Workplace discrimination is a major concern - across all industry sectors.
According to a study released by Kick It Out, an organisation that campaigns for equality in football, reported incidents of discrimination in English professional football are on the rise for a 5th year running.
Their findings revealed a 16.7 per cent increase in the 2016/17 season, with more than half of those reported incidents in professional football being in the Premier League and a third in the English Football League.
This comes after the Football Association (FA) faced calls for action into institutional discrimination following revelations that there was a 50% drop in the number of black managers in football over the last year.
Sadly, there are far too many cases of workplace discrimination to name. It is a problem that seems to be on the rise.
Under the Equality Act 2010, employers have a responsibility to their workers to protect them from any form of harassment, discrimination and unfair treatment in the workplace.
Follow these top tips to promote equality and combat workplace discrimination:
- Identify and prevent unconscious biases - recognise that we all have unconscious biases; if we don't acknowledge this, we can't tackle it. Take an Implicit Association Test (IAT) yourself to make you more aware of your own biases. Pay particular attention to bias relating to the 9 protected characteristics (e.g. age, disability, sex, maternity, race, religion, etc) as this is discrimination.
- Treat people fairly and put equality policies in place - in all day-to-day activities and work-related decisions (recruitment, training, promotion, allocating work, pay, etc) and value differences. A more diverse workforce is more profitable too!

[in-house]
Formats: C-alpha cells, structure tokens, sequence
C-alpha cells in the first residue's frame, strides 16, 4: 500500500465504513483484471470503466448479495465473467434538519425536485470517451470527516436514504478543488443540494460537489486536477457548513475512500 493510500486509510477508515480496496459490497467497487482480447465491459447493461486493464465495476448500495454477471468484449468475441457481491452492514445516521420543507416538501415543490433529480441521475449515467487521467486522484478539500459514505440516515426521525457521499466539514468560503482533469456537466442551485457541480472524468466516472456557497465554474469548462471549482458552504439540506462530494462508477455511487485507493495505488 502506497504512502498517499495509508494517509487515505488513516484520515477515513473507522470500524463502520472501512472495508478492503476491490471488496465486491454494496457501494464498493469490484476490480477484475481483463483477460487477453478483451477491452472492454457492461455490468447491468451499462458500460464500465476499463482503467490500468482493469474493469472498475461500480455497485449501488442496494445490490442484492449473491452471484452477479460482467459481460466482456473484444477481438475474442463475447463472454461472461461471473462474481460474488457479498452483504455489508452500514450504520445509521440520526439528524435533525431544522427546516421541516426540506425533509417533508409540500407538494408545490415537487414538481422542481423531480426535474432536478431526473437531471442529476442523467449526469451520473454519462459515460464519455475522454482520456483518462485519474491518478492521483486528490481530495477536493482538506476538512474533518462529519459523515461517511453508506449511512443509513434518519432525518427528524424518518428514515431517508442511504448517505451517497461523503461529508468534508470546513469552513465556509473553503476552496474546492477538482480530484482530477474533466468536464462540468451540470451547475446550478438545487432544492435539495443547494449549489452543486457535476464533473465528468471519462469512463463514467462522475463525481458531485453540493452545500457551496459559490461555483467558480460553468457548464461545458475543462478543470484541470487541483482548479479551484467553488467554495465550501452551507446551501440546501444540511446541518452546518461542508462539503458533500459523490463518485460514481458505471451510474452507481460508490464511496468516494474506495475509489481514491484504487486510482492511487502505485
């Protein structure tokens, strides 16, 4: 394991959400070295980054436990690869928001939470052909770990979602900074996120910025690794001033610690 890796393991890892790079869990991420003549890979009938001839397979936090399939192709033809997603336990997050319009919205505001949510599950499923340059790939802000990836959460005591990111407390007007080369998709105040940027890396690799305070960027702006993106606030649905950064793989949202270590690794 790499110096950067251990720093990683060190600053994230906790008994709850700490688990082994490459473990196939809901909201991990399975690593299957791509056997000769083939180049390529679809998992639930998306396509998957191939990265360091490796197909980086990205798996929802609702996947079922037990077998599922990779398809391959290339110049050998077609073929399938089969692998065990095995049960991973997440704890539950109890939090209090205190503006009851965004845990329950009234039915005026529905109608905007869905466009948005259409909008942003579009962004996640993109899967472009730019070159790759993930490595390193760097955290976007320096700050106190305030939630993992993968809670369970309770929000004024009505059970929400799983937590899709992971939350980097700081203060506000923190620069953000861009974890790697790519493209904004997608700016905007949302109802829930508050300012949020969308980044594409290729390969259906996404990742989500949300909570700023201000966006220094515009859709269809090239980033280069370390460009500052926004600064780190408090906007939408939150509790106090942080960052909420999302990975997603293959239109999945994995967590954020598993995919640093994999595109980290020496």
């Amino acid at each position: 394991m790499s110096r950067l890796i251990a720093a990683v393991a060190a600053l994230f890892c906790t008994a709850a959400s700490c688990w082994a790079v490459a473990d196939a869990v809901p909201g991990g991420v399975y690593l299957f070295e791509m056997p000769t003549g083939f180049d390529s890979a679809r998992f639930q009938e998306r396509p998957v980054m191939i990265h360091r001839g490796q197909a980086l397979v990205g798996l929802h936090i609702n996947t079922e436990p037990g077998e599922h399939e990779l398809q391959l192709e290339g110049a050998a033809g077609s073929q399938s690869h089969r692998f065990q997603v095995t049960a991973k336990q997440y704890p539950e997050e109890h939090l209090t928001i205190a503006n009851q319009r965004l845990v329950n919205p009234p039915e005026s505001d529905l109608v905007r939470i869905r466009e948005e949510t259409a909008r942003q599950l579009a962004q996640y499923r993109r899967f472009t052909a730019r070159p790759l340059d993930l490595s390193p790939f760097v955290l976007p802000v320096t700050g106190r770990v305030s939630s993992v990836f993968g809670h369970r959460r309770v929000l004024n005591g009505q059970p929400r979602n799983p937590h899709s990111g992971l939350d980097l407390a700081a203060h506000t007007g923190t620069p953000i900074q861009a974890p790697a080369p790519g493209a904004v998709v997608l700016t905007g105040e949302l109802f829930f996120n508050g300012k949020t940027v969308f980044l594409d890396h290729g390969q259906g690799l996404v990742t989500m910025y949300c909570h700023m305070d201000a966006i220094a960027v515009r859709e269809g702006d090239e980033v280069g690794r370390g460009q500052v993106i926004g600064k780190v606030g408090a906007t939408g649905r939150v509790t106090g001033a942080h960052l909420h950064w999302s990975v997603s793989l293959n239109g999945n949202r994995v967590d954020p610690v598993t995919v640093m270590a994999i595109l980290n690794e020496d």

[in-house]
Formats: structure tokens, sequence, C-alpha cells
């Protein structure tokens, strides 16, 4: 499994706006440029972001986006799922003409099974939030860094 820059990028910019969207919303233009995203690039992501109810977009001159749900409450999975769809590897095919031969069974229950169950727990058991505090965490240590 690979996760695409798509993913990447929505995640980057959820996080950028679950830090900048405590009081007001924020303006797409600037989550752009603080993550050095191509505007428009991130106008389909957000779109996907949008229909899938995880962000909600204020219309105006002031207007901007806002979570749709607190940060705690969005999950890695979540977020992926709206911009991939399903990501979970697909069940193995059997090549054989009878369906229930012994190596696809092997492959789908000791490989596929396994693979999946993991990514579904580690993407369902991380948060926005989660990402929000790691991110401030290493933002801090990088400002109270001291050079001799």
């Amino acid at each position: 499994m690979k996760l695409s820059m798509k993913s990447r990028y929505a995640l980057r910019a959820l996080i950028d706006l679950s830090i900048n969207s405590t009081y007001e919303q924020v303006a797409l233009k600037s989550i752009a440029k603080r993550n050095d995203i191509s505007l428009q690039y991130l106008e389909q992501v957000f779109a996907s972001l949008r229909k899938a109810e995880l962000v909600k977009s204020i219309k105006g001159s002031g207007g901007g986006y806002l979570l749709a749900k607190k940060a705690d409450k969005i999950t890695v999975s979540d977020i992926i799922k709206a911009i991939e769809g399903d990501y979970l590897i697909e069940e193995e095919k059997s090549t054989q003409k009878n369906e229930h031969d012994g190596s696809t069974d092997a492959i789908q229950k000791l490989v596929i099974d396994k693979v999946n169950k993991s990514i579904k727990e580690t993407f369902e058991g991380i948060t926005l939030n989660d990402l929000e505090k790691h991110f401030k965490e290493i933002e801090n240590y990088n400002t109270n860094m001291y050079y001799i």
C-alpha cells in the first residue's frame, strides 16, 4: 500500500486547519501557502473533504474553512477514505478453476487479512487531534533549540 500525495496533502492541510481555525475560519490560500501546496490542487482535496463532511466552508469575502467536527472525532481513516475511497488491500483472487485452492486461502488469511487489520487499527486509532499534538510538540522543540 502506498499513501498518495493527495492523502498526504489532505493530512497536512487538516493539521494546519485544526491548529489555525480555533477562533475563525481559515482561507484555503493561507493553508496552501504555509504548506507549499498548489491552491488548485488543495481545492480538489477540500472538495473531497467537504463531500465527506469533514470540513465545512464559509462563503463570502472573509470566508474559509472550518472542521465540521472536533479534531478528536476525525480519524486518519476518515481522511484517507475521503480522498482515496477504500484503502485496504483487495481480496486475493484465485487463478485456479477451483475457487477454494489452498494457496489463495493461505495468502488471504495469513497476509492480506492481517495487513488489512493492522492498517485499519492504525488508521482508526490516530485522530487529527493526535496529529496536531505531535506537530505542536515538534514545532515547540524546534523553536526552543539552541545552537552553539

- Mind your language - check that all your communications are free of discriminatory and sexist language. Careless or sloppy language and stereotyping, however unintentional, can create a perception of inequality and make people feel vulnerable.
- Use objective criteria - when making decisions on recruitment, training and promotion to ensure they're always based on merit.
- Be proactive - don't slavishly follow rules if you think they are wrong, if they create unintentional bias, or lead to some groups being treated less favourably than others. Instead, work to get them changed.
- Get advice - from HR or Legal/Compliance when terminating contracts or making people redundant to ensure the rules are followed correctly.
- Watch out for indirect discrimination - make sure that your company policies don't inadvertently put certain groups at a disadvantage (e.g. a requirement to be 'clean-shaven' would discriminate against anyone who wears their hair long for religious reasons).